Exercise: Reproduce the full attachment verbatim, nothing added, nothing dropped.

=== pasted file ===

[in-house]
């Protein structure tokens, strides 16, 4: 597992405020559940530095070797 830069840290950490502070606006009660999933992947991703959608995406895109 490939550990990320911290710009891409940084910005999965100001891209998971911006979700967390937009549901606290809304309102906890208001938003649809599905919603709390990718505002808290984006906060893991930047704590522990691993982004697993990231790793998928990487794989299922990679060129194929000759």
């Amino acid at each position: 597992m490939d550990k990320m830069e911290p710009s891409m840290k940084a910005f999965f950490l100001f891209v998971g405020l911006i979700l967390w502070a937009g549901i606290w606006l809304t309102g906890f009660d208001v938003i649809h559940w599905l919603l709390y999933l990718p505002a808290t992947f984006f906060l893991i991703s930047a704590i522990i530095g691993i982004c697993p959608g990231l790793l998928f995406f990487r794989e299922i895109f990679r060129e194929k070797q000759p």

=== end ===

[in-house]
């Protein structure tokens, strides 16, 4: 597992405020559940530095070797 830069840290950490502070606006009660999933992947991703959608995406895109 490939550990990320911290710009891409940084910005999965100001891209998971911006979700967390937009549901606290809304309102906890208001938003649809599905919603709390990718505002808290984006906060893991930047704590522990691993982004697993990231790793998928990487794989299922990679060129194929000759």
């Amino acid at each position: 597992m490939d550990k990320m830069e911290p710009s891409m840290k940084a910005f999965f950490l100001f891209v998971g405020l911006i979700l967390w502070a937009g549901i606290w606006l809304t309102g906890f009660d208001v938003i649809h559940w599905l919603l709390y999933l990718p505002a808290t992947f984006f906060l893991i991703s930047a704590i522990i530095g691993i982004c697993p959608g990231l790793l998928f995406f990487r794989e299922i895109f990679r060129e194929k070797q000759p």